Mohandas Karamchand Gandhi was born on October 2, 1869 at Porbandar, Kathiawar agency, British Indian Empire. He is better known today as Mahatma meaning great soul or Bapu meaning father (“Mahatma Gandhi biography”). In Mahatma Gandhi’s early childhood he lived a challenging life as a member of the merchant caste. He was raised in a Hindu family like most people from an Indian heritage. As a young boy, his family put him in an arranged marriage, as was the custom at the time, with a young girl named Kasturba, or Kasturbai when he was only 13 and she was 14 (“Mahatma Gandhi life”). Given that they were put together and, not given a choice, one could imagine that they were not too fond of the idea of the marriage. But after they got to know each other and bonded, she gave birth to five children and became one of his biggest supporters. Gandhi suffered two personal losses when he was 15 years old with the death of his first child, who only lived a few days, and, the death of his father (Rosenberg). This chapter of his life is now close to ending, and moving on to the next, Gandhi as a young adult. As adulthood set in, he moved to London to be trained at Inner Temple London for the study of law. While in Lo...
... middle of paper ...
...from Britain. The celebration was cut short when Gandhi was shot three times and killed during a prayer meeting. The assailant’s name was Nathuram Godse, a Hindu nationalist (“Mahatma Gandhi biography”). The death of Gandhi impacted all of India severely.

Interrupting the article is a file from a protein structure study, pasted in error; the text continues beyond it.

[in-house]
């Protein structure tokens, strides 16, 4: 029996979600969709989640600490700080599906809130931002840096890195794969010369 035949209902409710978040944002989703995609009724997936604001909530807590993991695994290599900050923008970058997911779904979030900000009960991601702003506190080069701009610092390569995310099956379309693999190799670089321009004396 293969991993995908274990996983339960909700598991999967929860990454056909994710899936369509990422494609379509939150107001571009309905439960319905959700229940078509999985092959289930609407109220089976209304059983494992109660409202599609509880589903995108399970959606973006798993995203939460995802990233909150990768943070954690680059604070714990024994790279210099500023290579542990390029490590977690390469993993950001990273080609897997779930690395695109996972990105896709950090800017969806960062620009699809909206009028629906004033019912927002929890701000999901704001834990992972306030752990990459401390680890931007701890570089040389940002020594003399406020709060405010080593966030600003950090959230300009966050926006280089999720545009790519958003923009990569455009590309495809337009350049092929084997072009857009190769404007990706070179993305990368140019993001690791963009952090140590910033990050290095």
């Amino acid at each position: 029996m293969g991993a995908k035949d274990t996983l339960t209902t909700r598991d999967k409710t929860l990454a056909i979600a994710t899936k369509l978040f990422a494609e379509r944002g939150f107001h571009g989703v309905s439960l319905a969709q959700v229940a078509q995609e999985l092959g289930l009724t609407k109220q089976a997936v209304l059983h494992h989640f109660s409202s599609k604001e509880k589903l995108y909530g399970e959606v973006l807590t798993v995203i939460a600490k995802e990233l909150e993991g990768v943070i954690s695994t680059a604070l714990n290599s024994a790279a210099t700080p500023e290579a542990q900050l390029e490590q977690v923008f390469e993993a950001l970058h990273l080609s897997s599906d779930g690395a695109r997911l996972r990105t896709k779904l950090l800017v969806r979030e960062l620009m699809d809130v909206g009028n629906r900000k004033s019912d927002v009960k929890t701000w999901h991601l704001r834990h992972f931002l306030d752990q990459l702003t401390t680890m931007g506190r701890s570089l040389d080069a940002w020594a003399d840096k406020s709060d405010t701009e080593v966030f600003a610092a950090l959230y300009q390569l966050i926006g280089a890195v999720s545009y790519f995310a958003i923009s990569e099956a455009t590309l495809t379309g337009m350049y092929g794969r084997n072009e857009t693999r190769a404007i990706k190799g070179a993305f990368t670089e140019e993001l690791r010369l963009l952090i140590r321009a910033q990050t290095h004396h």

As the final chapter comes to a close, all of Gandhi’s adversities had been conquered, and all of his goals achieved. Gandhi is remembered as the man who freed India, protested for South Africans, and granted many people their civil rights. Gandhi’s life and legacy inspired many world leaders including Martin Luther King Jr., Nelson Mandela, and President Barack Obama. Albert Einstein referred to him as a role model for generations to come. Gandhi valued truth, non-violence, and equality, and perhaps, if we followed his philosophy, we could all learn to love one another, and live together in perfect harmony.
Need Writing Help?
Get feedback on grammar, clarity, concision and logic instantly.Check your paper »
- In the list of world’s history makers, the name of Mohandas Karamchand Gandhi would take place at the beginning. A little brown man not only changed his motherland India, but also reshaped the world history. Many other great leaders such as Martin Luther King Jr. or Nelson Mandela followed his step of civil disobedience. Gandhi was more likely a moral leader than a political one throughout the whole world. He was neither a wealthy person, nor a president of his country, but his strong morality and his civil rights movement made him a world renowned figure.... [tags: Mohandas Karamchand Gandhi, Nonviolence]
1618 words (4.6 pages)